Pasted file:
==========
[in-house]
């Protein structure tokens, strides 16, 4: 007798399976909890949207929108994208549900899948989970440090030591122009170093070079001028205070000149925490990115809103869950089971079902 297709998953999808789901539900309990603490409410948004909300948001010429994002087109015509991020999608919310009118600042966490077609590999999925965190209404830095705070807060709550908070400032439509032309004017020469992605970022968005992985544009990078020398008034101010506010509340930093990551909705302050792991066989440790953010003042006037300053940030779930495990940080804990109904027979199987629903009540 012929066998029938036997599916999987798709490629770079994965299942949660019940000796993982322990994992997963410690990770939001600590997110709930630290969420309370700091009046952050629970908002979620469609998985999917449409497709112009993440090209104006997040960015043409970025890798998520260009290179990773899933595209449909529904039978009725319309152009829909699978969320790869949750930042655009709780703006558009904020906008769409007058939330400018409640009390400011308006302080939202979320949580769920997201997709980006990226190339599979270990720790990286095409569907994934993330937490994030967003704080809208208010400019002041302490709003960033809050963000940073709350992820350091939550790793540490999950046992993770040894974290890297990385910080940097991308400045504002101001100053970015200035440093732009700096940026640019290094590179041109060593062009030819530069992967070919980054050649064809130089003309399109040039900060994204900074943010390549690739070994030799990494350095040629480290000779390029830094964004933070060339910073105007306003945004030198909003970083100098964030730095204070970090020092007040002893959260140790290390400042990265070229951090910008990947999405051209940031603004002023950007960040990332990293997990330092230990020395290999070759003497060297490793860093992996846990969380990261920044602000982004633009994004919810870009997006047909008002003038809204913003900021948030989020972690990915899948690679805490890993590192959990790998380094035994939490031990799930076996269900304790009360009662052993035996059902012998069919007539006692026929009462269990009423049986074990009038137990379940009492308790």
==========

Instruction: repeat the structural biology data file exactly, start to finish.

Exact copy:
[in-house]
């Protein structure tokens, strides 16, 4: 007798399976909890949207929108994208549900899948989970440090030591122009170093070079001028205070000149925490990115809103869950089971079902 297709998953999808789901539900309990603490409410948004909300948001010429994002087109015509991020999608919310009118600042966490077609590999999925965190209404830095705070807060709550908070400032439509032309004017020469992605970022968005992985544009990078020398008034101010506010509340930093990551909705302050792991066989440790953010003042006037300053940030779930495990940080804990109904027979199987629903009540 012929066998029938036997599916999987798709490629770079994965299942949660019940000796993982322990994992997963410690990770939001600590997110709930630290969420309370700091009046952050629970908002979620469609998985999917449409497709112009993440090209104006997040960015043409970025890798998520260009290179990773899933595209449909529904039978009725319309152009829909699978969320790869949750930042655009709780703006558009904020906008769409007058939330400018409640009390400011308006302080939202979320949580769920997201997709980006990226190339599979270990720790990286095409569907994934993330937490994030967003704080809208208010400019002041302490709003960033809050963000940073709350992820350091939550790793540490999950046992993770040894974290890297990385910080940097991308400045504002101001100053970015200035440093732009700096940026640019290094590179041109060593062009030819530069992967070919980054050649064809130089003309399109040039900060994204900074943010390549690739070994030799990494350095040629480290000779390029830094964004933070060339910073105007306003945004030198909003970083100098964030730095204070970090020092007040002893959260140790290390400042990265070229951090910008990947999405051209940031603004002023950007960040990332990293997990330092230990020395290999070759003497060297490793860093992996846990969380990261920044602000982004633009994004919810870009997006047909008002003038809204913003900021948030989020972690990915899948690679805490890993590192959990790998380094035994939490031990799930076996269900304790009360009662052993035996059902012998069919007539006692026929009462269990009423049986074990009038137990379940009492308790």